Roanoke City Council approved a bond agreement Monday that will allow the city to borrow $5 million. The money will not be attached to a specific project initially, but will be used for general improvements where needed throughout the city.

The move passed by a 4-1 vote of the council, with Tammi Holley giving the no vote.

It's the first time Roanoke has borrowed money since 2015, when the city took on a bond for improvements at Handley High School.

The city has already refunded that bond - in essence, a refinance of the debt for a lower interest rate - in a move that saved the city more than $400,000.

This new bond will put $5 million in the city's general fund and add six years to the existing repayment schedule, which now extends through 2041.

Council member Kesa Johnston is one of the biggest proponents of the move.

"I think it's a good thing for the city," she said. "This is something that a lot of municipalities do, and I see it as an opportunity to improve our city and take advantage of interest rates that are at a 24-year low."

The next step for the council and Mayor Jill Hicks is to determine the best use of the funds.

In general terms the money can be used for improvements or upgrades to city-owned property, new buildings or facilities where needed, or infrastructure improvements such as road paving.

"There are things that have been patched for so long, that if we don't fix them, we're going to have much bigger problems long term," Johnston said.

The city was able to borrow the money after it recently regained its S+P rating. That rating is the rough equivalent of a credit score for municipalities and other public entities that helps determine their ability to borrow money.

Roanoke has not had a rating for several years, so the current administration opted to hire Frazer Lanier, an investment firm out of Montgomery that specializes in helping municipalities with debt management.

Frazer Lanier advised the city on its earlier bond refund and has guided them through the process of acquiring this new bond.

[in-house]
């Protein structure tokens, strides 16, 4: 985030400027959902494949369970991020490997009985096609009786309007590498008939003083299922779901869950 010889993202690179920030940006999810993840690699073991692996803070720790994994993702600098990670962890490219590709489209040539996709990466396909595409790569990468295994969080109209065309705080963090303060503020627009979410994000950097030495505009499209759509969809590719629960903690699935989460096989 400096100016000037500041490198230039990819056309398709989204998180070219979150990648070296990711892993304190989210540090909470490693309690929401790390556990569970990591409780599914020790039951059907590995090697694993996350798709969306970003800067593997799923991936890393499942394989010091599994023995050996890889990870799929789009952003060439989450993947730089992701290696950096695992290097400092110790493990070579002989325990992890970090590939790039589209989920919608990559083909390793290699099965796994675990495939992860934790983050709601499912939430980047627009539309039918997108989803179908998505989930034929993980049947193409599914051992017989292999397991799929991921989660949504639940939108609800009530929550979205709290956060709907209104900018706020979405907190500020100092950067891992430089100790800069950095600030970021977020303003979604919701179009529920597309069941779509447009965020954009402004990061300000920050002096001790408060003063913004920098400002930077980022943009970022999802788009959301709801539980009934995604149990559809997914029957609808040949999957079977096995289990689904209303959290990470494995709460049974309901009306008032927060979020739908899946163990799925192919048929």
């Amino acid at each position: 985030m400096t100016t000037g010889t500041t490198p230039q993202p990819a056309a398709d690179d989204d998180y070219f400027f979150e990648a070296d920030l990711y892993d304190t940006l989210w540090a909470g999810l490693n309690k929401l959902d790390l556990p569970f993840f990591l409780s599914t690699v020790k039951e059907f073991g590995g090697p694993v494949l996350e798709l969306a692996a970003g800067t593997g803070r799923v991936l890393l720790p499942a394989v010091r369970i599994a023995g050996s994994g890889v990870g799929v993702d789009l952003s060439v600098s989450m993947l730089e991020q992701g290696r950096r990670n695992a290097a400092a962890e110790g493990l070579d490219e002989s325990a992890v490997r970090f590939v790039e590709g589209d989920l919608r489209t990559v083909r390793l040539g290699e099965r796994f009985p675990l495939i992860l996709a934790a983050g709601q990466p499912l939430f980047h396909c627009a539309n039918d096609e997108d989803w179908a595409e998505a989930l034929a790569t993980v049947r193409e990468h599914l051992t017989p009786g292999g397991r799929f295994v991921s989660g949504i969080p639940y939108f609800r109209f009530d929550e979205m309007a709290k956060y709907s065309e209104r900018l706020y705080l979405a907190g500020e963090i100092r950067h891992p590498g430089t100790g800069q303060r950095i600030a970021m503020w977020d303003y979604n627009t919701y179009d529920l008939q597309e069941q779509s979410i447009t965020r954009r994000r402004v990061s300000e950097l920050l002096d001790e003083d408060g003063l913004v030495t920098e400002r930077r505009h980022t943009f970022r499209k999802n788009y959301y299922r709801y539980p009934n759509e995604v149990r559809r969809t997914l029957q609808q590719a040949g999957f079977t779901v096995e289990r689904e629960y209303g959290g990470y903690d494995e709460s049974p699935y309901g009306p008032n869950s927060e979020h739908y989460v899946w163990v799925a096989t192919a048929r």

Main Street building demolition

The city closed last week on the property at 803 Main St. and discussed the future of the property at Monday's city council meeting.

The consensus among the council is that the building, which sits immediately adjacent to city hall at the corner of Vaughn and Main streets, should be demolished. But the logistics of that process, including the size of the building and its proximity to surrounding structures, provided enough uncertainty that the council opted to table the matter for a future meeting.

Mayor Hicks said the state fire marshal recommends the city bid out the demolition to a certified contractor rather than trying to handle it in-house.

If the council follows that route, they will have to draw up a contract with the specifics of the work required before putting out a request for bids.

Airport grant application

The council also voted unanimously Monday to proceed with a grant application for funds that would be used to resurface the pavement at the Roanoke airport. The price tag for the project is an estimated $700,000, but if the grant is approved, it would cover 100 percent of those costs.

Paying for meeting attendance

The council unanimously agreed department heads who attend city council meetings should be paid for their time at the meeting. The council has made department head attendance mandatory, which led to the request from several of the city's employees.

More police officers

Roanoke Police Chief Jonathan Caldwell asked the council for its help with what he termed "critical staffing problems" within the police department.

According to Caldwell, the department currently has three open positions and three that are occupied by officers in training. He requested that the council allow him to hire three part-time or temporary officers and one dispatcher as a means to shore up the staffing issues.

The part-time officers would be certified officers from other law enforcement agencies who would be paid at the city's current hourly rate for certified officers, which is $15.81 per hour.

The council approved Caldwell's request, and the city will advertise the open positions for two weeks before deciding who to hire.

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